It offers a snapshot of what grads went on to do six months later, what they were earning on average, and whether they felt their degree helped them obtain a 'graduate role'. We calculate a mean rating to indicate if this is high, medium or low compared to other universities.

Have a question about this info? Learn more here

Graduate field commentary:

The Higher Education Careers Services Unit have provided some further context for all graduates in this subject area, including details that numbers alone might not show

Have a question about this info? Learn more here

The Longitudinal Educational Outcomes dataset combines HRMC earnings data with student records from the Higher Education Statistics Agency.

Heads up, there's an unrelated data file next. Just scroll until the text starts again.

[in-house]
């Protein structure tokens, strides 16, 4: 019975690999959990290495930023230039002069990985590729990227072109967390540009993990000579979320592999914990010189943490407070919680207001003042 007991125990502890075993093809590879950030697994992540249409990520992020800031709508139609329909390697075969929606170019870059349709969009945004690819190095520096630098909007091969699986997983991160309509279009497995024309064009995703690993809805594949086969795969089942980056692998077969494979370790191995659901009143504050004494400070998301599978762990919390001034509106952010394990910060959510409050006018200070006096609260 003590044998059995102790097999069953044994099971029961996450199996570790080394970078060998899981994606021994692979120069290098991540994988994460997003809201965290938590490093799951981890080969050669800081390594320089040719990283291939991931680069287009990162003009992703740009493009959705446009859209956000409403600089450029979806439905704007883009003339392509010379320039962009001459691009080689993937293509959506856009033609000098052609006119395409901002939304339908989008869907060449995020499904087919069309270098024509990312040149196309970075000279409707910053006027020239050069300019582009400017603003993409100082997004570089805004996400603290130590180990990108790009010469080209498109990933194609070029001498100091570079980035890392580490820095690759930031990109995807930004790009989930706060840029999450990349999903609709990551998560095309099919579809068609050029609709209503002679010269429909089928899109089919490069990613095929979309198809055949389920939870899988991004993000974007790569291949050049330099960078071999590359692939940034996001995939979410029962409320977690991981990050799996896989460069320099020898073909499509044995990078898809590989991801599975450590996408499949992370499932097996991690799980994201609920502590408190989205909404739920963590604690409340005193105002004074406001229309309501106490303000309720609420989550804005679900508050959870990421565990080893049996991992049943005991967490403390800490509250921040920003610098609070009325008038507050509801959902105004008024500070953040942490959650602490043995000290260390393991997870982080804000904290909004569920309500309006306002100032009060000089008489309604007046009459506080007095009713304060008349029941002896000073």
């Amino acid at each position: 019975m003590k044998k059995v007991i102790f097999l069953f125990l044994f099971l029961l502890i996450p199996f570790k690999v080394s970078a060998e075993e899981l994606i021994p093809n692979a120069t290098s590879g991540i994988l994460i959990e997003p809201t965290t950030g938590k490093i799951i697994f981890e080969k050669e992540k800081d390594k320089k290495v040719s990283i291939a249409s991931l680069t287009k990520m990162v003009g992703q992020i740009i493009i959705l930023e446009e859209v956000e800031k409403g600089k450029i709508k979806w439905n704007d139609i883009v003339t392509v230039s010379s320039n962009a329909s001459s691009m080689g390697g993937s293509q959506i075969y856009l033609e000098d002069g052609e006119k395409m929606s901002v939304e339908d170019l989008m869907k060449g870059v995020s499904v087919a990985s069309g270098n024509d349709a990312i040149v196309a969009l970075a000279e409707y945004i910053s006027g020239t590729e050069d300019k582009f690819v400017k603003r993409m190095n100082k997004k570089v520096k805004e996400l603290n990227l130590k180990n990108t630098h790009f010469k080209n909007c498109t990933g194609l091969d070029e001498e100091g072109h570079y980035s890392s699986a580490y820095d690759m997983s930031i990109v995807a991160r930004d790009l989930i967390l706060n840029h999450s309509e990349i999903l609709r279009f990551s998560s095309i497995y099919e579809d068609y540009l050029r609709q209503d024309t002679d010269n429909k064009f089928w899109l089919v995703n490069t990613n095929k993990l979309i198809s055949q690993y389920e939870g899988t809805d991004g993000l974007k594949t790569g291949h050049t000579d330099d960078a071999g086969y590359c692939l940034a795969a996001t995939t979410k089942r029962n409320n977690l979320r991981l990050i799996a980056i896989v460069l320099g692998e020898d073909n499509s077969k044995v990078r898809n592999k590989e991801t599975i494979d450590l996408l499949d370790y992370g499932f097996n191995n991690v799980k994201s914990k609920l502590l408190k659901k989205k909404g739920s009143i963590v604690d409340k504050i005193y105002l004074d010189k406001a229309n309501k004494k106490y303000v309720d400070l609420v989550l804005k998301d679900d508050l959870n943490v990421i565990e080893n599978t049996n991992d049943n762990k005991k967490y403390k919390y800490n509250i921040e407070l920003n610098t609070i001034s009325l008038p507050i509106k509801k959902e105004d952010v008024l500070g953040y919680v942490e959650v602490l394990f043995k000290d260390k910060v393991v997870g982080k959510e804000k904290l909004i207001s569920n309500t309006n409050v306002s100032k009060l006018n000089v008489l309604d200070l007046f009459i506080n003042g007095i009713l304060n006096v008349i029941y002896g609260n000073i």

While there are lots of factors at play when it comes to your future earnings, use this as a rough timeline of what graduates in this subject area were earning on average one, three and five years later. Can you see a steady increase in salary, or did grads need some experience under their belt before seeing a nice bump up in their pay packet?

Have a question about this info? Learn more here